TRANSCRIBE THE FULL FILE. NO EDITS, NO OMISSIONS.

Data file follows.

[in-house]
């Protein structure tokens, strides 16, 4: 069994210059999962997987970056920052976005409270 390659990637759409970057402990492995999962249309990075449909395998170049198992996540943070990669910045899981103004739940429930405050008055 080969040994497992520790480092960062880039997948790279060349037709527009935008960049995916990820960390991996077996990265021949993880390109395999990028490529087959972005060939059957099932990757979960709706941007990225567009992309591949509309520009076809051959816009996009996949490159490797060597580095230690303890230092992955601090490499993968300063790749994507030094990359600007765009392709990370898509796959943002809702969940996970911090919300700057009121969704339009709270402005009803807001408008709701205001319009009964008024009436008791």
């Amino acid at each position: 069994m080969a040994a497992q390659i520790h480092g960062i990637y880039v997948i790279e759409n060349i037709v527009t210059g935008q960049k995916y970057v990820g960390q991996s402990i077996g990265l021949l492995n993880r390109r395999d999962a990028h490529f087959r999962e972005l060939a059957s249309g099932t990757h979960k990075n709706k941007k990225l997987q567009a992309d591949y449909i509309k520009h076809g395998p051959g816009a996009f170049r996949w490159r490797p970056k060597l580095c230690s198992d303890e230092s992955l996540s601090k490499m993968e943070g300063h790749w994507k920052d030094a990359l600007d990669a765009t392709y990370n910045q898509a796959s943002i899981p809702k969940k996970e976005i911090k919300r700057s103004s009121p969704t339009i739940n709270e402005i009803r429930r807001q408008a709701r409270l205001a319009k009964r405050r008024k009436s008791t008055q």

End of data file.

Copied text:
[in-house]
């Protein structure tokens, strides 16, 4: 069994210059999962997987970056920052976005409270 390659990637759409970057402990492995999962249309990075449909395998170049198992996540943070990669910045899981103004739940429930405050008055 080969040994497992520790480092960062880039997948790279060349037709527009935008960049995916990820960390991996077996990265021949993880390109395999990028490529087959972005060939059957099932990757979960709706941007990225567009992309591949509309520009076809051959816009996009996949490159490797060597580095230690303890230092992955601090490499993968300063790749994507030094990359600007765009392709990370898509796959943002809702969940996970911090919300700057009121969704339009709270402005009803807001408008709701205001319009009964008024009436008791």
């Amino acid at each position: 069994m080969a040994a497992q390659i520790h480092g960062i990637y880039v997948i790279e759409n060349i037709v527009t210059g935008q960049k995916y970057v990820g960390q991996s402990i077996g990265l021949l492995n993880r390109r395999d999962a990028h490529f087959r999962e972005l060939a059957s249309g099932t990757h979960k990075n709706k941007k990225l997987q567009a992309d591949y449909i509309k520009h076809g395998p051959g816009a996009f170049r996949w490159r490797p970056k060597l580095c230690s198992d303890e230092s992955l996540s601090k490499m993968e943070g300063h790749w994507k920052d030094a990359l600007d990669a765009t392709y990370n910045q898509a796959s943002i899981p809702k969940k996970e976005i911090k919300r700057s103004s009121p969704t339009i739940n709270e402005i009803r429930r807001q408008a709701r409270l205001a319009k009964r405050r008024k009436s008791t008055q």